This article was originally published in The Notebook. In August 2020, The Notebook became Chalkbeat Philadelphia.
by Benjamin Herold
for the Notebook, WHYY/NewsWorks
"I think it’s clear that the District has gone through a lot in the last several weeks and months," said Nunery. "We’ve got to restore confidence in public education."
Nunery said he would focus on rebuilding trust and repairing relationships that have grown frayed in recent months. He made conciliatory overtures to media members and to District’s five labor unions, from whom the District is still hoping to extract concessions.
"I am trying to send a message to all of our unionized members that we care," said Nunery. "We need everybody to feel as though they are part of the solution."
A teachers’ union spokesperson said earlier in the day that Philadelphia Federation of Teachers’ Jerry Jordan does not intend to reopen the existing teachers’ contract until its expiration in 2012.
Despite the controversy that came to surround Ackerman, Nunery reaffirmed the District’s commitment to her five-year strategic plan, Imagine 2014, though he acknowledged the budgetary constraints that the District will be operating under.
"I think this is a year for us to consolidate what gains we have," said Nunery. "We’re trying to present the prudent course of action and extend what good work has already been done."
Nunery and Associate Superintendent of Schools Penny Nixon emphasized that the District is prepared for a seamless opening of schools on September 6.
“I am clear. We will be ready on the first day of school,” Nixon said.
She added that District leadership has been talking with principals weekly about five key areas considered most urgent for the opening of schools:
- textbook and materials
- internal systems
As of Tuesday afternoon, there were 556 remaining teacher vacancies, according to District officials, who said placement sessions are ongoing. So far, 388 previously laid-off teachers have been recalled. Over the past week, the District has cut the vacancy count in half.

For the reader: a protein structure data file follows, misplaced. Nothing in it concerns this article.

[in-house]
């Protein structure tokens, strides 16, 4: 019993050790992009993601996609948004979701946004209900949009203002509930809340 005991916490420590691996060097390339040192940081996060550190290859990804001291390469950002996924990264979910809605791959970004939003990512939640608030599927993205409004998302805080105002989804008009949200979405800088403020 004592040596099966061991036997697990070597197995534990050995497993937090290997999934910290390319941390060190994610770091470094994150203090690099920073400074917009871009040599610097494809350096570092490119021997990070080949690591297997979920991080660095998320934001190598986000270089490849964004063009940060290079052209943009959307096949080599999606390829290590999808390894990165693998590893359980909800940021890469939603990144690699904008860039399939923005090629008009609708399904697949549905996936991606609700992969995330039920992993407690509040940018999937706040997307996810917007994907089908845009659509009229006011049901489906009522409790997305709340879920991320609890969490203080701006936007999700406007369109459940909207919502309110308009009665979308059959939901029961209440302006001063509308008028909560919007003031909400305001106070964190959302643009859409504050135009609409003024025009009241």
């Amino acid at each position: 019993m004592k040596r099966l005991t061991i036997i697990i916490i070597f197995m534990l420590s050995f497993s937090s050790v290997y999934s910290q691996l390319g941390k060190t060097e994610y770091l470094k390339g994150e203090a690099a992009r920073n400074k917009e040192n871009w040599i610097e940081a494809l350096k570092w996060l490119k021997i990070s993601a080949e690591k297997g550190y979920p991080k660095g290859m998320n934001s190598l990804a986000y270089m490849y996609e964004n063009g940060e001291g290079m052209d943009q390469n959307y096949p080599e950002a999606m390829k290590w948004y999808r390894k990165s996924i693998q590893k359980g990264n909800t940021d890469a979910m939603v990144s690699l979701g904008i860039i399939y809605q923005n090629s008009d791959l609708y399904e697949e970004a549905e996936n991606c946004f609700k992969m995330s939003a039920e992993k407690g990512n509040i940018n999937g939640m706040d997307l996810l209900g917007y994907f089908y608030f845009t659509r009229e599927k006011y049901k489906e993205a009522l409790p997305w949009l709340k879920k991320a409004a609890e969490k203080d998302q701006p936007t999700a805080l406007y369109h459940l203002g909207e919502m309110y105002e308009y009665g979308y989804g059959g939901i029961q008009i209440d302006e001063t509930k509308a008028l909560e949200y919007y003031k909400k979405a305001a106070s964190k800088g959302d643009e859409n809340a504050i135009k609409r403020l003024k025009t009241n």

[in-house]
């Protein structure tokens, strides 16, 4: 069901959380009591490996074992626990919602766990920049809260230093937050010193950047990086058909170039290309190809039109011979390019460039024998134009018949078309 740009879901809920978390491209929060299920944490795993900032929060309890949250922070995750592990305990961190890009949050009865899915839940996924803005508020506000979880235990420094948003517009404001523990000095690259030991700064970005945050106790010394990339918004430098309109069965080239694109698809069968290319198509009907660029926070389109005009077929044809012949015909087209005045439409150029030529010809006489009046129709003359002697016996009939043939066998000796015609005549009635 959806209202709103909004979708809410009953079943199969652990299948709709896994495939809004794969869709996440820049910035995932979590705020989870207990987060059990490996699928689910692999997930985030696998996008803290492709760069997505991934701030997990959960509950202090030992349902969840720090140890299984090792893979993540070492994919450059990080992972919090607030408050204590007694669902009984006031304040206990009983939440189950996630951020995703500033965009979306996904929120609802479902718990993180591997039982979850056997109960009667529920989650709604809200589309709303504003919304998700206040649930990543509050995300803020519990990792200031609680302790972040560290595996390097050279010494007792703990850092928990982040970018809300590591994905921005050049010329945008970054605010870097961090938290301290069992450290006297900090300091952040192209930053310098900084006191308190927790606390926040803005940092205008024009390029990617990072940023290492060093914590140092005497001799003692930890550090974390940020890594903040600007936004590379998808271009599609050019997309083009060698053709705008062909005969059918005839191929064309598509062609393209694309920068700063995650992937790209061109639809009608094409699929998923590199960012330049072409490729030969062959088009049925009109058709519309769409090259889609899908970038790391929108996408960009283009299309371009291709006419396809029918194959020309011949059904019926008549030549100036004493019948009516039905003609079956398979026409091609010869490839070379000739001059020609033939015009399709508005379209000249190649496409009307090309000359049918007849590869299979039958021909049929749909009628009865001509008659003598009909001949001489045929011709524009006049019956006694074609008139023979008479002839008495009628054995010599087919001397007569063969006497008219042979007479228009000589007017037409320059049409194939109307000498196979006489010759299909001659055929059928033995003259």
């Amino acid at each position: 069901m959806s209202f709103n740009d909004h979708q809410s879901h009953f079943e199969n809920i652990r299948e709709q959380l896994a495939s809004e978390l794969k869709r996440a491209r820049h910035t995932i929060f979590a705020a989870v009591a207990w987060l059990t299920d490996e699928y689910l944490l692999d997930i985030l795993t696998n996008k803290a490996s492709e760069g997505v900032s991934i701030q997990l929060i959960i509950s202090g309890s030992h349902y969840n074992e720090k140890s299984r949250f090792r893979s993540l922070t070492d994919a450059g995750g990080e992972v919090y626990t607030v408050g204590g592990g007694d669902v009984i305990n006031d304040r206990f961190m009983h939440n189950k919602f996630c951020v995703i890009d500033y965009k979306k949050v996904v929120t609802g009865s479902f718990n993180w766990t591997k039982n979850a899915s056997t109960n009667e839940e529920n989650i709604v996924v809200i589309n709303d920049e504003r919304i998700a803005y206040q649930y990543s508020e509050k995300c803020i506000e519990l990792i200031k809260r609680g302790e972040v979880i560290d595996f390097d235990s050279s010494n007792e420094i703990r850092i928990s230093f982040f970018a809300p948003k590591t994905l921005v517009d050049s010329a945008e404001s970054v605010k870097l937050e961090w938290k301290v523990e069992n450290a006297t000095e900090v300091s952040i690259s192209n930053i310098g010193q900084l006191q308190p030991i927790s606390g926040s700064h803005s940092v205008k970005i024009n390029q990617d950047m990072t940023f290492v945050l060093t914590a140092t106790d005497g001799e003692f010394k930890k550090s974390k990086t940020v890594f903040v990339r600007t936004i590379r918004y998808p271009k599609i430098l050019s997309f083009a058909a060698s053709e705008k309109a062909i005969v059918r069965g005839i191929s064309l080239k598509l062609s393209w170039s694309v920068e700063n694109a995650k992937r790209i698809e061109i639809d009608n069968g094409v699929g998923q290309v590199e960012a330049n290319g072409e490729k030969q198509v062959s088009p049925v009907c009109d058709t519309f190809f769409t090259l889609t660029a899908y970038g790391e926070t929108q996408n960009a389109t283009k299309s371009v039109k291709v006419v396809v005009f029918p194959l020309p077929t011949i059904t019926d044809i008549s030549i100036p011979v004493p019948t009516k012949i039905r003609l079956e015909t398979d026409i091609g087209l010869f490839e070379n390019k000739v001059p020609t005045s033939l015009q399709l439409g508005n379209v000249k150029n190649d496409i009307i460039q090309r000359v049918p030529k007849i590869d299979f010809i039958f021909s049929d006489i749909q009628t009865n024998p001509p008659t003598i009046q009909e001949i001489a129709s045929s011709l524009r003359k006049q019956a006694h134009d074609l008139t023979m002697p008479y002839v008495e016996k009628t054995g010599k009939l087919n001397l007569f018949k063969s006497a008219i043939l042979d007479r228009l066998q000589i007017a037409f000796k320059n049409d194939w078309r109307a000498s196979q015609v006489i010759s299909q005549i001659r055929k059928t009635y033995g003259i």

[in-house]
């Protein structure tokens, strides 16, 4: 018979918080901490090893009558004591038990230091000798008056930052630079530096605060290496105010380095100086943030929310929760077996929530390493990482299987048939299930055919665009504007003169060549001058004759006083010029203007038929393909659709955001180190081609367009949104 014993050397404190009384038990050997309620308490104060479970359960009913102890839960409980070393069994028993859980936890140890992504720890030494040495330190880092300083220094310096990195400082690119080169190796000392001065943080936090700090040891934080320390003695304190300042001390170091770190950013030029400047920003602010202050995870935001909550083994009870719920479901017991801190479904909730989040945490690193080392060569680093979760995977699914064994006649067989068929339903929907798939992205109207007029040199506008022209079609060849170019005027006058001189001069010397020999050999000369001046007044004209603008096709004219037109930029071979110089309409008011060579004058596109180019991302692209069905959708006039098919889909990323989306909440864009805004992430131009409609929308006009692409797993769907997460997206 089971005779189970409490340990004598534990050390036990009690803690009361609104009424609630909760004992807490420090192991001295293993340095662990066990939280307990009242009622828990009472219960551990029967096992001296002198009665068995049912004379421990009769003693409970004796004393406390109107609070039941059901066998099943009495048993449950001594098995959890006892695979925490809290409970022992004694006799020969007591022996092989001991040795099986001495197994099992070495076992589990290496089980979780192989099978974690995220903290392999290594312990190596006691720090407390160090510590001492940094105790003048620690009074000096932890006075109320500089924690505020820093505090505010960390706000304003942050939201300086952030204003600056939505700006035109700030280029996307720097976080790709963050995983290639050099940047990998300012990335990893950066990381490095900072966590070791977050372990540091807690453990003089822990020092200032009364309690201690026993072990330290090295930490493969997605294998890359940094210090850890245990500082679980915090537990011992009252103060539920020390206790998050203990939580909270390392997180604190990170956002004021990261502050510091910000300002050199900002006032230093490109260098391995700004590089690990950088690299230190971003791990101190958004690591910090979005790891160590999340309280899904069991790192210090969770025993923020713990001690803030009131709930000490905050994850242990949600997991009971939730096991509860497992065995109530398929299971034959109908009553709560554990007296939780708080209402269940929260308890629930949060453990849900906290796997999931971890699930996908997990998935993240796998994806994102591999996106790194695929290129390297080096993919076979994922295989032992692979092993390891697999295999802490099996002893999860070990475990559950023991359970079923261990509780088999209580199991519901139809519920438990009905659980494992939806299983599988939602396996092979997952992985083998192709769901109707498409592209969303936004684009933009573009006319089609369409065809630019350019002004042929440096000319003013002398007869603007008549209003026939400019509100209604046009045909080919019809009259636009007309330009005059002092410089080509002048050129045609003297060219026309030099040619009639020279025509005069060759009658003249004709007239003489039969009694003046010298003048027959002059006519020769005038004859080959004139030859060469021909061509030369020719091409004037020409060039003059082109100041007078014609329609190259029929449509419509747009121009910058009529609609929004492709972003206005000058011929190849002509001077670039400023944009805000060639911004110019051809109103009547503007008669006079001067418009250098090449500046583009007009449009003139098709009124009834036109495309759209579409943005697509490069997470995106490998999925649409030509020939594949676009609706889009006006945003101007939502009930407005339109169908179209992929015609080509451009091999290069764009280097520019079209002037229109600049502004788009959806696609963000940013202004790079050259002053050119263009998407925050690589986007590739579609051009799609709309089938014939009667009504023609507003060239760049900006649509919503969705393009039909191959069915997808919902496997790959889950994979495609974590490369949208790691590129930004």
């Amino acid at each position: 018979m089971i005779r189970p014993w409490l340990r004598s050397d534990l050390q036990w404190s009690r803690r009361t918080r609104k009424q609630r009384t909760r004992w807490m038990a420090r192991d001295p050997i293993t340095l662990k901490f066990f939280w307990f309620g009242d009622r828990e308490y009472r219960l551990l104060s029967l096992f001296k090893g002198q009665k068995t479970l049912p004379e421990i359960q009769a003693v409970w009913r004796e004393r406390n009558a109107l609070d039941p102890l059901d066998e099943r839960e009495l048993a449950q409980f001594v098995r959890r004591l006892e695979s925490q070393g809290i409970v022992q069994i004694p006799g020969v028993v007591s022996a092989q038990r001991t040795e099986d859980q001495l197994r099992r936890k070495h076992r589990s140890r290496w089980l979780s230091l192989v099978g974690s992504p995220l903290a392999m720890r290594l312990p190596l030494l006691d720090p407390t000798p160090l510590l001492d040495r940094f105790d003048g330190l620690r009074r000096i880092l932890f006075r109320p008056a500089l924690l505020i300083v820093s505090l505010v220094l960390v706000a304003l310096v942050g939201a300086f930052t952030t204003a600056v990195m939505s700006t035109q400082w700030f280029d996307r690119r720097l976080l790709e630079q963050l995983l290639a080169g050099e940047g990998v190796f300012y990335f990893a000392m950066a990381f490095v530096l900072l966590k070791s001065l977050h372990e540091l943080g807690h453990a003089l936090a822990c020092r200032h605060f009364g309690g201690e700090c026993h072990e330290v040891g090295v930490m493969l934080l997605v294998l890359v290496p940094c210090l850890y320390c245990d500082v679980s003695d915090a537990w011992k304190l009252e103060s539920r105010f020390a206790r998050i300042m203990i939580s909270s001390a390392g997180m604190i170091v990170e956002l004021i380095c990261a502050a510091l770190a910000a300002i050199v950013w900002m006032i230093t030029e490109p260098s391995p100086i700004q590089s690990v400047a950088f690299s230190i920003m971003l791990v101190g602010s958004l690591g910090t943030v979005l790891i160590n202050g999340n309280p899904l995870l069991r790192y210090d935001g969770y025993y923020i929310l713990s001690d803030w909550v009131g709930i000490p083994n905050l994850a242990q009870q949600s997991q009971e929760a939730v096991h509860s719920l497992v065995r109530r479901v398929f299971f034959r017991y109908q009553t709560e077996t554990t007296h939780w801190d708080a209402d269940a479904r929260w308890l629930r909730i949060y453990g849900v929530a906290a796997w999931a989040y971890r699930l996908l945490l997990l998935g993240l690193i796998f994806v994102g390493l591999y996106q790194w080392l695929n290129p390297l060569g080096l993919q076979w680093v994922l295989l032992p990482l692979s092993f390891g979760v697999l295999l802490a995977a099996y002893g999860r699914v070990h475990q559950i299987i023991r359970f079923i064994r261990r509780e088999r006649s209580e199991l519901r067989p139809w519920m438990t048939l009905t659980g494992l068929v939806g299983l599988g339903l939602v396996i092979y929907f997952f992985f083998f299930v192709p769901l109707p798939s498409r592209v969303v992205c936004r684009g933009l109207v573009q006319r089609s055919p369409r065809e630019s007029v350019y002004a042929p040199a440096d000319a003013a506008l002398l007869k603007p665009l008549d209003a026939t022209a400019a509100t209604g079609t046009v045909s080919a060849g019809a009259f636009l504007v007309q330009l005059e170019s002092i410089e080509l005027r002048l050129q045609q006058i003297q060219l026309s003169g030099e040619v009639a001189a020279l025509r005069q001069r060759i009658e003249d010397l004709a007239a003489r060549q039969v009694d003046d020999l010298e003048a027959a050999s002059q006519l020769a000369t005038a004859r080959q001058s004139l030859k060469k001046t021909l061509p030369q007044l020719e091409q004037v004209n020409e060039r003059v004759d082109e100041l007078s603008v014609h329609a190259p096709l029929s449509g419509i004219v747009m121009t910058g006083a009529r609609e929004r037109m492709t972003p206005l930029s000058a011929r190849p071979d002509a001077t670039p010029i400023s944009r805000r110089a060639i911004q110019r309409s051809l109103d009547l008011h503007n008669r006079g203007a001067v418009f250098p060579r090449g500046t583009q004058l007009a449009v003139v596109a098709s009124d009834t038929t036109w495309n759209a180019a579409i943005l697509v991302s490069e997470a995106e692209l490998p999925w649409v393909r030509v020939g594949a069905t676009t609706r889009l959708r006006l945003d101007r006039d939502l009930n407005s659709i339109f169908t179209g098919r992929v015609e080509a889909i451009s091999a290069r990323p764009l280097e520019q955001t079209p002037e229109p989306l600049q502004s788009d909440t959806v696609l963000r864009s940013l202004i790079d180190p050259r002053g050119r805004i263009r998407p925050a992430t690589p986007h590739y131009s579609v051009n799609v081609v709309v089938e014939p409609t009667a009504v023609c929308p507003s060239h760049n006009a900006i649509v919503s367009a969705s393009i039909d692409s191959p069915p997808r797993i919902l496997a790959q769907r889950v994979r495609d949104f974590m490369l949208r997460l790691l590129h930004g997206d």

Numerous schools have a long way to go, however, especially some neighborhood comprehensive high schools and the eight schools that until another round of budget cuts earlier this month were set to become Promise Academies this fall.
For instance, Alcorn Elementary School in South Philadelphia, an aborted Promise Academy, has 19 vacancies. Rhodes High School in North Philadelphia has 11.
Nixon also reported that 87 percent of buildings have been cleaned and are ready for opening this year.
Earlier in the day, George Ricchezza, president of SEIU Local 32BJ, District 1201, said his members are still set to vote on a plan that would result in 100 school maintenance mechanics and 92 building engineer trainees being laid off. He said he was still hoping to find an alternative. Ricchezza expressed concern that all schools would have a building engineer after September.
The District’s ongoing commitment to Imagine 2014 will include a continued commitment to the Promise Academy model, which Nunery said would continue to “evolve.”
The nine Promise Academies in operation this year will have their extra hour of extended learning time during the week scaled back from four days to three, with one extra hour each week still devoted to professional development for staff. Saturday school at the Promise Academies has been discontinued.
Nunery initially indicated that there would be changes in the District’s facilities master planning process and said that he did not want to put recommendations about school closings, consolidations, and other changes in a "black box." But a District spokesperson later clarified that the previously announced timeline will stand. Formal recommendations will be presented to the School Reform Commission in October. After three months of public hearings, the SRC will vote on the recommendations in early 2012.
Neither Nunery nor Masch offered concrete answers to when the District’s final budget would be resolved.
Masch did say that a deal with SEPTA to continue to provide TransPasses to students would be announced at Wednesday’s SRC meeting.
Though he emphasized the need to rebuild public trust in the District moving forward, Nunery declined to say when he would speak on his involvement in a closed-door meeting regarding a potential charter contract for Martin Luther King High School. An investigation by city Chief Integrity Officer Joan Markman is in its fifth month, with no definitive word on when the results will be released.
District officials encouraged parents with questions about the opening of school to call 215-400-4000.
Notebook intern Avi Wolfman-Arent contributed reporting to this article.